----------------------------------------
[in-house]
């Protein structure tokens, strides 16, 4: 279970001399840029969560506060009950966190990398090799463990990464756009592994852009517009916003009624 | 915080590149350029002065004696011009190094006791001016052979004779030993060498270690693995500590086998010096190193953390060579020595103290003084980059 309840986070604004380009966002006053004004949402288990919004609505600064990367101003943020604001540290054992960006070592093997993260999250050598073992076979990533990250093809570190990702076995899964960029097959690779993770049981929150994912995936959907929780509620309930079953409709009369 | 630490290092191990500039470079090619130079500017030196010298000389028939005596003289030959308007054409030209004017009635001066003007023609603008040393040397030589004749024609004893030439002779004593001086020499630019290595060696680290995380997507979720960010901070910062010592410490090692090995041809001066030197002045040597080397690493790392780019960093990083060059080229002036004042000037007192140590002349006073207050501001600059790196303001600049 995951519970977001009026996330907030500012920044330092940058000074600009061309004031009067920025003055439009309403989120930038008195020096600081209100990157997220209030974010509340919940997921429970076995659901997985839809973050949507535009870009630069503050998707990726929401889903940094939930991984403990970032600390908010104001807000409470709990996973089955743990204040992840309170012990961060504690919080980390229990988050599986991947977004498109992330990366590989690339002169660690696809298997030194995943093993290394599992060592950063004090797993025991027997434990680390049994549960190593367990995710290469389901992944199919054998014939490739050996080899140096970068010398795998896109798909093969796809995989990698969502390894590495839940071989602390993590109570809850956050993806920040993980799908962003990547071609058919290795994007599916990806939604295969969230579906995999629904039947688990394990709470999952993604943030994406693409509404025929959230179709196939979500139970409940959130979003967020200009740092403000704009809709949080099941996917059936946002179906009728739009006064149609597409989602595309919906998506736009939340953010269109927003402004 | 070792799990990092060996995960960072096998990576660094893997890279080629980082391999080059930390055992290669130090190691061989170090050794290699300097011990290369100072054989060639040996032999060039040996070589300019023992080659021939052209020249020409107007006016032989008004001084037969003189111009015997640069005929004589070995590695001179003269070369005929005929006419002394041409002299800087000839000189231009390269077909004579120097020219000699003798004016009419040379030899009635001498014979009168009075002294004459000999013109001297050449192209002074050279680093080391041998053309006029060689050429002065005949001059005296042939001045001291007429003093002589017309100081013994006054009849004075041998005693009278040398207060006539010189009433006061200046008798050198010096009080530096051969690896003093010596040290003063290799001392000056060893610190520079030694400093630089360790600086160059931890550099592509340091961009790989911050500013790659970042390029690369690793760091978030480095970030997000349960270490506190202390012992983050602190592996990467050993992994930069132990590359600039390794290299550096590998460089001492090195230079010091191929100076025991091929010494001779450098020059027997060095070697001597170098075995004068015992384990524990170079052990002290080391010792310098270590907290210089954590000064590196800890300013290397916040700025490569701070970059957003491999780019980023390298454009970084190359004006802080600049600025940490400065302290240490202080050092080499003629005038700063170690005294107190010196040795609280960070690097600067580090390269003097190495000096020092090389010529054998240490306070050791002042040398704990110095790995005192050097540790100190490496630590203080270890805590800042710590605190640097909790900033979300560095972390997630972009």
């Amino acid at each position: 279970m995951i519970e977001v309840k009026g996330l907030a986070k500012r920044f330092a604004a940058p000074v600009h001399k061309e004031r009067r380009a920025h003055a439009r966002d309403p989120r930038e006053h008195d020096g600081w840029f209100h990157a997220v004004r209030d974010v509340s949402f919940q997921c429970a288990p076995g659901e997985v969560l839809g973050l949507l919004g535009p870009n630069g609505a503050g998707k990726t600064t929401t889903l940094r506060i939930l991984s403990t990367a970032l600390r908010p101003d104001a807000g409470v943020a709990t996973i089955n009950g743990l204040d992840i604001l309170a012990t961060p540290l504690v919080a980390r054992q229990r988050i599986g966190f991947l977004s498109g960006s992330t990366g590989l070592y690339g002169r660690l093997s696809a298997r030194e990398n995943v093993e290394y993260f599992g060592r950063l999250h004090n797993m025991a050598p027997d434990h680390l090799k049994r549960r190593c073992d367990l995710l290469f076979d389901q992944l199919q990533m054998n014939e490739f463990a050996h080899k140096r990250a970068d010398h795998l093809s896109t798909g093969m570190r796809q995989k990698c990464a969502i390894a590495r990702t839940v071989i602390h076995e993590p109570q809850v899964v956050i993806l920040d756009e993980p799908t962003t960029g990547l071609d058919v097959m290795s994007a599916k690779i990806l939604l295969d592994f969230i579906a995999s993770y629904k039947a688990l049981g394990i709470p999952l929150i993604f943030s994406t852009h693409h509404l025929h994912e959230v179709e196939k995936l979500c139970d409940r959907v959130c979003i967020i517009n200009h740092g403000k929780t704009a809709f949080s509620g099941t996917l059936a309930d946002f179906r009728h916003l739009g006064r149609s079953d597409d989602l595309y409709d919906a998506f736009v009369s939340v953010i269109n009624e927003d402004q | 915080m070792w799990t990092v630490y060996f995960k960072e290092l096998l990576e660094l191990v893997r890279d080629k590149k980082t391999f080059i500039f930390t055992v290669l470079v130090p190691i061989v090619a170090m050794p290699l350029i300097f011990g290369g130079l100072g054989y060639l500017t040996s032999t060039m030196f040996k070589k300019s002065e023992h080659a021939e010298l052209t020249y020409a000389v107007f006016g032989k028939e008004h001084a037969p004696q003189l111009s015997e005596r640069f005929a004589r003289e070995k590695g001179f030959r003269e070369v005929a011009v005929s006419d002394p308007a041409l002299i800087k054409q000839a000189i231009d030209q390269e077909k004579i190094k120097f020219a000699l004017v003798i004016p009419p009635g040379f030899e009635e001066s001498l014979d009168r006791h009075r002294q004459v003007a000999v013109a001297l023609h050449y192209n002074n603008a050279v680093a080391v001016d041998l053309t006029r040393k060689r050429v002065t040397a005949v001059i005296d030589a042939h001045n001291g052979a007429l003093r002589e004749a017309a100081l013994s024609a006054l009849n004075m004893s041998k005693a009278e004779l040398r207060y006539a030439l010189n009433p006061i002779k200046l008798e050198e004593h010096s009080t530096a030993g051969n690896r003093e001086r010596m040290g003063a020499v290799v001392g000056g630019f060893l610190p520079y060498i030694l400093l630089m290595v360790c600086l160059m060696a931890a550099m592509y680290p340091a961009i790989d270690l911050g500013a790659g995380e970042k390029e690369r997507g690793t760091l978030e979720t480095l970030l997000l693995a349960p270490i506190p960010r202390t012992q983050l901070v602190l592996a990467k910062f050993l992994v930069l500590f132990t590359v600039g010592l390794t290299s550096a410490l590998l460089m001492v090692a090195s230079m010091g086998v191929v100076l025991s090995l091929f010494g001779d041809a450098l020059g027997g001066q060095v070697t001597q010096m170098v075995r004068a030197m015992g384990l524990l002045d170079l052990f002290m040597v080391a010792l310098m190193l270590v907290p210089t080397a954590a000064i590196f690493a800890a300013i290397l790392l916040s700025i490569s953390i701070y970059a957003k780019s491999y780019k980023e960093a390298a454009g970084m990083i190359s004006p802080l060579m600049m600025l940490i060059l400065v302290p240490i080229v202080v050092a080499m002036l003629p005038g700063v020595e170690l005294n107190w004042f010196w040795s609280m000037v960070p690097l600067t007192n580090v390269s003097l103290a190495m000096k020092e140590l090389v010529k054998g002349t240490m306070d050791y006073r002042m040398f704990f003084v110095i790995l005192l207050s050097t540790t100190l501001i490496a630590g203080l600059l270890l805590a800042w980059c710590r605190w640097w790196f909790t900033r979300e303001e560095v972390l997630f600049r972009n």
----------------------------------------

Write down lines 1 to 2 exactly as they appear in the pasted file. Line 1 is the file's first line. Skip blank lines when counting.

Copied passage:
[in-house]
């Protein structure tokens, strides 16, 4: 279970001399840029969560506060009950966190990398090799463990990464756009592994852009517009916003009624 | 915080590149350029002065004696011009190094006791001016052979004779030993060498270690693995500590086998010096190193953390060579020595103290003084980059 309840986070604004380009966002006053004004949402288990919004609505600064990367101003943020604001540290054992960006070592093997993260999250050598073992076979990533990250093809570190990702076995899964960029097959690779993770049981929150994912995936959907929780509620309930079953409709009369 | 630490290092191990500039470079090619130079500017030196010298000389028939005596003289030959308007054409030209004017009635001066003007023609603008040393040397030589004749024609004893030439002779004593001086020499630019290595060696680290995380997507979720960010901070910062010592410490090692090995041809001066030197002045040597080397690493790392780019960093990083060059080229002036004042000037007192140590002349006073207050501001600059790196303001600049 995951519970977001009026996330907030500012920044330092940058000074600009061309004031009067920025003055439009309403989120930038008195020096600081209100990157997220209030974010509340919940997921429970076995659901997985839809973050949507535009870009630069503050998707990726929401889903940094939930991984403990970032600390908010104001807000409470709990996973089955743990204040992840309170012990961060504690919080980390229990988050599986991947977004498109992330990366590989690339002169660690696809298997030194995943093993290394599992060592950063004090797993025991027997434990680390049994549960190593367990995710290469389901992944199919054998014939490739050996080899140096970068010398795998896109798909093969796809995989990698969502390894590495839940071989602390993590109570809850956050993806920040993980799908962003990547071609058919290795994007599916990806939604295969969230579906995999629904039947688990394990709470999952993604943030994406693409509404025929959230179709196939979500139970409940959130979003967020200009740092403000704009809709949080099941996917059936946002179906009728739009006064149609597409989602595309919906998506736009939340953010269109927003402004 | 070792799990990092060996995960960072096998990576660094893997890279080629980082391999080059930390055992290669130090190691061989170090050794290699300097011990290369100072054989060639040996032999060039040996070589300019023992080659021939052209020249020409107007006016032989008004001084037969003189111009015997640069005929004589070995590695001179003269070369005929005929006419002394041409002299800087000839000189231009390269077909004579120097020219000699003798004016009419040379030899009635001498014979009168009075002294004459000999013109001297050449192209002074050279680093080391041998053309006029060689050429002065005949001059005296042939001045001291007429003093002589017309100081013994006054009849004075041998005693009278040398207060006539010189009433006061200046008798050198010096009080530096051969690896003093010596040290003063290799001392000056060893610190520079030694400093630089360790600086160059931890550099592509340091961009790989911050500013790659970042390029690369690793760091978030480095970030997000349960270490506190202390012992983050602190592996990467050993992994930069132990590359600039390794290299550096590998460089001492090195230079010091191929100076025991091929010494001779450098020059027997060095070697001597170098075995004068015992384990524990170079052990002290080391010792310098270590907290210089954590000064590196800890300013290397916040700025490569701070970059957003491999780019980023390298454009970084190359004006802080600049600025940490400065302290240490202080050092080499003629005038700063170690005294107190010196040795609280960070690097600067580090390269003097190495000096020092090389010529054998240490306070050791002042040398704990110095790995005192050097540790100190490496630590203080270890805590800042710590605190640097909790900033979300560095972390997630972009």